power continued to exist, for the very conquerors of the Latin

nation were Latins; and, consequently the Latins, though a

conquered people, continued to have a LATIN government. Secondly,

the angel expressly says, when speaking to St. John, that one is,

that is, the sixth head, or Latin form of government, was then in

existence; which could be no other than the imperial power, this

being the only independent form of Latin government in the

apostolic age. It therefore necessarily follows, that the Roman

forms of government by which Latium was ruled must be the

remaining heads of the beast. Before the subjugation of the Latins

by the Romans four of the Roman or draconic forms of government

had fallen, the regal power, the dictatorship, the decemvirate,

and the consular power of the military tribunes, the last of which

was abolished about 366 years before the commencement of the

Christian era; none of these, therefore, ruled over the WHOLE

Latin nation. But as the Latins were finally subdued about 336

B.C., the consular government of the Romans, which was then the

supreme power in the state, must be the fourth head of the beast.

This form of government continued, with very little interruption,

till the rising up of the triumvirate, the fifth head of the

beast, B.C. 43. The dictatorship of Sylla and Julius Caesar could

not be considered a new head of the beast, as the Latins had

already been ruled by it in the persons of Cluilius and Fufetius.

The sixth head of the beast, or that which existed in the time of

St. John, was consequently, as we have already proved, the

imperial power of the heathen Caesars, or the seventh draconic

form of government.

And the other is not yet come] Bishop Newton considers the Roman

dutchy, under the eastern emperor's lieutenant, the exarch of

Ravenna, the seventh head of the beast. But this cannot be the

form of government signified by the seventh head, for a head of

the beast as we have already shown, is a supreme, independent form

of Latin government; consequently the Roman dutchy cannot be the

seventh head, as it was dependent upon the exarchate of Ravenna;

and the exarchate cannot be the head, as it was itself in

subjection to the Greek empire. The Rev. G. Faber has ascertained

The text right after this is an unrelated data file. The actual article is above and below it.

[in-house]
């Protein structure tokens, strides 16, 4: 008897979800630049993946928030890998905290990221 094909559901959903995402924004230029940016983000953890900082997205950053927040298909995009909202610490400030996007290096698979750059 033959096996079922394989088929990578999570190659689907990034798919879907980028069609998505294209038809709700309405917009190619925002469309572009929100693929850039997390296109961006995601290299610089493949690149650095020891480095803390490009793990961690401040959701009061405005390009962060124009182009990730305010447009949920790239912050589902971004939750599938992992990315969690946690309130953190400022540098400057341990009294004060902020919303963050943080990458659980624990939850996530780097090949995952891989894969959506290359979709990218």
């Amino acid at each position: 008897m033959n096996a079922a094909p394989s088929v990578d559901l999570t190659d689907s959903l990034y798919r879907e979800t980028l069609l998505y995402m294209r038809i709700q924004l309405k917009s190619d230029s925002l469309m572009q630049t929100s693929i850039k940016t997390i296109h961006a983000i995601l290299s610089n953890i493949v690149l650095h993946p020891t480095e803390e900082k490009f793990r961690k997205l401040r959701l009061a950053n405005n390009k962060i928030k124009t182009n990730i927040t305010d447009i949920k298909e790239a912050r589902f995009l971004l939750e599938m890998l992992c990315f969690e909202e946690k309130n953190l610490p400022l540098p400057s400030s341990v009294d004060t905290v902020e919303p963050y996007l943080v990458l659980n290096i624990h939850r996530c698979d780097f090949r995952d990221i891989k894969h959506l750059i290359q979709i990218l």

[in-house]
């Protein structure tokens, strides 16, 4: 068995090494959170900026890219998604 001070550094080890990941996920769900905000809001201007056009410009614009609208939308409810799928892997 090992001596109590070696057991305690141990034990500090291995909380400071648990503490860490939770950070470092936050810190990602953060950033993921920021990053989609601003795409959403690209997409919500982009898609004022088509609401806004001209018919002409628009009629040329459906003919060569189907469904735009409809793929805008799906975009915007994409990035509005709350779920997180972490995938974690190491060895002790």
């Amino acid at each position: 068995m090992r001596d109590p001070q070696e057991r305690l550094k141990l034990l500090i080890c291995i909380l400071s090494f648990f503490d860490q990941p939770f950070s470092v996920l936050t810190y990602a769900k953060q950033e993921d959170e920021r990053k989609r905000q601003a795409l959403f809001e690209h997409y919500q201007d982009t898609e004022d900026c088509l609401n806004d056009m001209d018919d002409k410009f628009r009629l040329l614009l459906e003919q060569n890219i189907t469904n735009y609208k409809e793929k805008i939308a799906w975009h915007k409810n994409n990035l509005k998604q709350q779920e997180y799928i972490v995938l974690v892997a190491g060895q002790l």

the truth exactly in denominating the Carlovingian patriciate the

seventh head of the beast. That this was a supreme, independent

form of government, is evident from history. Gibbon, in speaking

of the patriciate, observes that "the decrees of the senate and

people successively invested Charles Martel and his posterity with

the honours of patrician of Rome. The leaders of a powerful nation

would have disdained a servile title and subordinate office; but

the reign of the Greek emperors was suspended, and in the vacancy

of the empire they derived a more glorious commission from the

pope and the republic. The Roman ambassadors presented these

patricians with the keys of the shrine of St. Peter as a pledge

and symbol of sovereignty, and with a holy banner, which it was

their right and duty to unfurl in defense of the Church and city.

In the time of Charles Martel and of Pepin, the interposition of

the Lombard kingdom covered the freedom, while it threatened the

safety of Rome; and the patriciate represented only the title, the

service, the alliance, of these distant protectors. The power and

policy of Charlemagne annihilated an enemy, and imposed a master.

In his first visit to the capital he was received with all the

honours which had formerly been paid to the exarch, the

representative of the emperor; and these honours obtained some new

decorations from the joy and gratitude of Pope Adrian I. In the

portico Adrian expected him at the head of his clergy; they

embraced as friends and equals; but in their march to the altar,

the king, or patrician, assumed the right hand of the pope. Nor

was the Frank content with these vain and empty demonstrations of

respect. In the twenty-six years that elapsed between the conquest

of Lombardy and his imperial coronation, Rome, which had been

delivered by the sword, was subject, as his own, to the sceptre of

Charlemagne. The people swore allegiance to his person and family,

in his name money was coined and justice was administered, and the

election of the popes was examined and confirmed by his authority.

Except an original and self-inherent claim of sovereignty, there

was not any prerogative remaining which the title of emperor could

add to the patrician of Rome." The seven heads of the beast are

therefore the following: The regal power, the dictatorship, the

power of the praetors, the consulate, the triumvirate, the

imperial power, and the patriciate.

And when he cometh, he must continue a short space.] The seventh

form of government was only to remain a short time, which was

actually the case; for from its first rise to independent power to

its utter extinction, there passed only about forty-five years, a

short time in comparison to the duration of several of the

preceding forms of government; for the primitive regal government

continued at least four hundred and twenty-eight years, the

dictatorship was in power about eighty-eight years, the power of

the praetors was in being for upwards of three hundred years, the

consulate lasted about two hundred and eighty years, and the

imperial power continued upwards of five hundred years.

Verse 11. And the beast, that was, and is not, even he is the

eighth, and is of the seven, and goeth into perdition.] That is to

say, the Latin kingdom that has already been, but is now no longer

nominally in existence, shall immediately follow the dissolution

of the seventh form of Latin government; and this dominion is

called ογδοος, an eighth, because it succeeds to the seventh. Yet

it is not an eighth head of the beast, because the beast has only

seven heads; for to constitute a new head of the beast the form

of government must not only differ in nature, but also in name.